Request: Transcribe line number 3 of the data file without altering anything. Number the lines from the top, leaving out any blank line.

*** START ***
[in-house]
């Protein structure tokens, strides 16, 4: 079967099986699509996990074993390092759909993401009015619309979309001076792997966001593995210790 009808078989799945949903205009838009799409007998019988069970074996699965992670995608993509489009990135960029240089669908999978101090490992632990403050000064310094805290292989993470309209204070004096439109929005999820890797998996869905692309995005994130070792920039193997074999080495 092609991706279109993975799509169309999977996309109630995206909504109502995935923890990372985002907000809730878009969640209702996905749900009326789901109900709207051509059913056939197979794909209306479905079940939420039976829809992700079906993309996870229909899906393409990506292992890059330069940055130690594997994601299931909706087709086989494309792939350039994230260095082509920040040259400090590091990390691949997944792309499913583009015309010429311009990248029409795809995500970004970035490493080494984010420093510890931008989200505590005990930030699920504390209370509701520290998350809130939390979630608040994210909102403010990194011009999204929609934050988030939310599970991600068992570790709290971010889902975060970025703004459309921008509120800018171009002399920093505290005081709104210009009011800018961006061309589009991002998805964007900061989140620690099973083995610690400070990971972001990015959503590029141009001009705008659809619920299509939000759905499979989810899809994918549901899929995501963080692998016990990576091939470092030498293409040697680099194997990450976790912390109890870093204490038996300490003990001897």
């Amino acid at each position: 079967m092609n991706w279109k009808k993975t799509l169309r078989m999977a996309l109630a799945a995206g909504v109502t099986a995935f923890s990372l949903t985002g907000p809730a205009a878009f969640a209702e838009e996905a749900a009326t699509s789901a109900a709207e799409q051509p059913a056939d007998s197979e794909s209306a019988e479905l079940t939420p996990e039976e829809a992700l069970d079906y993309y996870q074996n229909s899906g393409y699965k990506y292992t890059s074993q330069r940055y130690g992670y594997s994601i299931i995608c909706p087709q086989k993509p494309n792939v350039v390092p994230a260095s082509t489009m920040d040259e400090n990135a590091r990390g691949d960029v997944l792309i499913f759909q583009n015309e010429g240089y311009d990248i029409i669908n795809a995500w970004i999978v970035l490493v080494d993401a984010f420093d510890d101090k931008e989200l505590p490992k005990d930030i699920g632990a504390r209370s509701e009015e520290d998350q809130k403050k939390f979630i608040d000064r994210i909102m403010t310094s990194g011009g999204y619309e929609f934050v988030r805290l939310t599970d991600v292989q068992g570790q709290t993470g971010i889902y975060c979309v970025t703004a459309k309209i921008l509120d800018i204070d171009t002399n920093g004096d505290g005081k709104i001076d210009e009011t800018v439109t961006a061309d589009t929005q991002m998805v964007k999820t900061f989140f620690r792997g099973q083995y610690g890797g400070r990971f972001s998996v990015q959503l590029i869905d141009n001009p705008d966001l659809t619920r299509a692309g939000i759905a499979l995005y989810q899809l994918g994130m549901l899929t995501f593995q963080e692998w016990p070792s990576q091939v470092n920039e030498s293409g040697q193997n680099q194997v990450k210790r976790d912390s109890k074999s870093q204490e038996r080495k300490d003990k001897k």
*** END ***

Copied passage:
């Amino acid at each position: 079967m092609n991706w279109k009808k993975t799509l169309r078989m999977a996309l109630a799945a995206g909504v109502t099986a995935f923890s990372l949903t985002g907000p809730a205009a878009f969640a209702e838009e996905a749900a009326t699509s789901a109900a709207e799409q051509p059913a056939d007998s197979e794909s209306a019988e479905l079940t939420p996990e039976e829809a992700l069970d079906y993309y996870q074996n229909s899906g393409y699965k990506y292992t890059s074993q330069r940055y130690g992670y594997s994601i299931i995608c909706p087709q086989k993509p494309n792939v350039v390092p994230a260095s082509t489009m920040d040259e400090n990135a590091r990390g691949d960029v997944l792309i499913f759909q583009n015309e010429g240089y311009d990248i029409i669908n795809a995500w970004i999978v970035l490493v080494d993401a984010f420093d510890d101090k931008e989200l505590p490992k005990d930030i699920g632990a504390r209370s509701e009015e520290d998350q809130k403050k939390f979630i608040d000064r994210i909102m403010t310094s990194g011009g999204y619309e929609f934050v988030r805290l939310t599970d991600v292989q068992g570790q709290t993470g971010i889902y975060c979309v970025t703004a459309k309209i921008l509120d800018i204070d171009t002399n920093g004096d505290g005081k709104i001076d210009e009011t800018v439109t961006a061309d589009t929005q991002m998805v964007k999820t900061f989140f620690r792997g099973q083995y610690g890797g400070r990971f972001s998996v990015q959503l590029i869905d141009n001009p705008d966001l659809t619920r299509a692309g939000i759905a499979l995005y989810q899809l994918g994130m549901l899929t995501f593995q963080e692998w016990p070792s990576q091939v470092n920039e030498s293409g040697q193997n680099q194997v990450k210790r976790d912390s109890k074999s870093q204490e038996r080495k300490d003990k001897k």